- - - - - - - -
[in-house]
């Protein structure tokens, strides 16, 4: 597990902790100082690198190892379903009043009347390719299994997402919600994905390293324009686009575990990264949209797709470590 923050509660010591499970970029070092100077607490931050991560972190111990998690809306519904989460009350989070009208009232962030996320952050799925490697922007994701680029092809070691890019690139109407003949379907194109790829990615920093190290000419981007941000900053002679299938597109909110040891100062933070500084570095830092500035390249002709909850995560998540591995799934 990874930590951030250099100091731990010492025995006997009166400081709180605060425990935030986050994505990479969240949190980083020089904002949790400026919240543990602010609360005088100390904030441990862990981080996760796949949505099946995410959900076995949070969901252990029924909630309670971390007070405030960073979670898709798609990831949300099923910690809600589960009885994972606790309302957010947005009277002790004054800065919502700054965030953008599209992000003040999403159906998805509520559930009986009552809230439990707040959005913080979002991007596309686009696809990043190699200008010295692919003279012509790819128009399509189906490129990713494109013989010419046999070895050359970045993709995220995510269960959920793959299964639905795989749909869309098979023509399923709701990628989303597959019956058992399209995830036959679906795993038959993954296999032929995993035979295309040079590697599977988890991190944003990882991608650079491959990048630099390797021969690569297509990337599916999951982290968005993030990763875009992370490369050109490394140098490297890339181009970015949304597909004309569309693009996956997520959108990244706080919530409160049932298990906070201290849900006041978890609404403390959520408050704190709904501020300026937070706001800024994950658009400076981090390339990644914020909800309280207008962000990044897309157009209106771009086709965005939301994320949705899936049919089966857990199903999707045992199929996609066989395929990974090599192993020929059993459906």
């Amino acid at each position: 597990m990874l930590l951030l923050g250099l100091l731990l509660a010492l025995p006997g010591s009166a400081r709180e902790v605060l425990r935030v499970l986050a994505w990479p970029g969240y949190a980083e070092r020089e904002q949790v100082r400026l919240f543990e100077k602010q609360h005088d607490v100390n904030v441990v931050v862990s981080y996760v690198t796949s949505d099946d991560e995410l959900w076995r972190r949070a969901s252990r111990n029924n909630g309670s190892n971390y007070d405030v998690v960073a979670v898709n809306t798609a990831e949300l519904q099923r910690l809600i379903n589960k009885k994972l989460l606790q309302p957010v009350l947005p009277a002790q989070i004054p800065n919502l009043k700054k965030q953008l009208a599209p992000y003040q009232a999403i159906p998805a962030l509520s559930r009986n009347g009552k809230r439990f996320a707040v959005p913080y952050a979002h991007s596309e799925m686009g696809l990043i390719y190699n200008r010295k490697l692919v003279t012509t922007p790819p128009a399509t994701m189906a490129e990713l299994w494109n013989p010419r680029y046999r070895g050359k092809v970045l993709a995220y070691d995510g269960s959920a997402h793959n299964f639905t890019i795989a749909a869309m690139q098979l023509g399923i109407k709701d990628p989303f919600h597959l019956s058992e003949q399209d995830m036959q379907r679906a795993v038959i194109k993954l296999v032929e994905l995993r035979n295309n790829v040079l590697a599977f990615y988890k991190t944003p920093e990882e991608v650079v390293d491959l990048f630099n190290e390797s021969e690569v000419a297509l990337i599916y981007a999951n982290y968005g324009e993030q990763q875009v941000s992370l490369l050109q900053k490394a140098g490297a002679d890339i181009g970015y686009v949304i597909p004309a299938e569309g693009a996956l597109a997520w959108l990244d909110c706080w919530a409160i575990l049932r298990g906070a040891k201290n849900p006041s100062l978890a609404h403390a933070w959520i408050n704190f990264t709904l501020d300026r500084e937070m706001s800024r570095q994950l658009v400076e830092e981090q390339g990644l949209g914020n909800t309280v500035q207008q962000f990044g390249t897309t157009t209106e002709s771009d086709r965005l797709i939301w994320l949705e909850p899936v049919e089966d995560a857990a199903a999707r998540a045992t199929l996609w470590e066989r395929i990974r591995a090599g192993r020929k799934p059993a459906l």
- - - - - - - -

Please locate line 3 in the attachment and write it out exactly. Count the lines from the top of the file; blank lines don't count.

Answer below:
């Amino acid at each position: 597990m990874l930590l951030l923050g250099l100091l731990l509660a010492l025995p006997g010591s009166a400081r709180e902790v605060l425990r935030v499970l986050a994505w990479p970029g969240y949190a980083e070092r020089e904002q949790v100082r400026l919240f543990e100077k602010q609360h005088d607490v100390n904030v441990v931050v862990s981080y996760v690198t796949s949505d099946d991560e995410l959900w076995r972190r949070a969901s252990r111990n029924n909630g309670s190892n971390y007070d405030v998690v960073a979670v898709n809306t798609a990831e949300l519904q099923r910690l809600i379903n589960k009885k994972l989460l606790q309302p957010v009350l947005p009277a002790q989070i004054p800065n919502l009043k700054k965030q953008l009208a599209p992000y003040q009232a999403i159906p998805a962030l509520s559930r009986n009347g009552k809230r439990f996320a707040v959005p913080y952050a979002h991007s596309e799925m686009g696809l990043i390719y190699n200008r010295k490697l692919v003279t012509t922007p790819p128009a399509t994701m189906a490129e990713l299994w494109n013989p010419r680029y046999r070895g050359k092809v970045l993709a995220y070691d995510g269960s959920a997402h793959n299964f639905t890019i795989a749909a869309m690139q098979l023509g399923i109407k709701d990628p989303f919600h597959l019956s058992e003949q399209d995830m036959q379907r679906a795993v038959i194109k993954l296999v032929e994905l995993r035979n295309n790829v040079l590697a599977f990615y988890k991190t944003p920093e990882e991608v650079v390293d491959l990048f630099n190290e390797s021969e690569v000419a297509l990337i599916y981007a999951n982290y968005g324009e993030q990763q875009v941000s992370l490369l050109q900053k490394a140098g490297a002679d890339i181009g970015y686009v949304i597909p004309a299938e569309g693009a996956l597109a997520w959108l990244d909110c706080w919530a409160i575990l049932r298990g906070a040891k201290n849900p006041s100062l978890a609404h403390a933070w959520i408050n704190f990264t709904l501020d300026r500084e937070m706001s800024r570095q994950l658009v400076e830092e981090q390339g990644l949209g914020n909800t309280v500035q207008q962000f990044g390249t897309t157009t209106e002709s771009d086709r965005l797709i939301w994320l949705e909850p899936v049919e089966d995560a857990a199903a999707r998540a045992t199929l996609w470590e066989r395929i990974r591995a090599g192993r020929k799934p059993a459906l």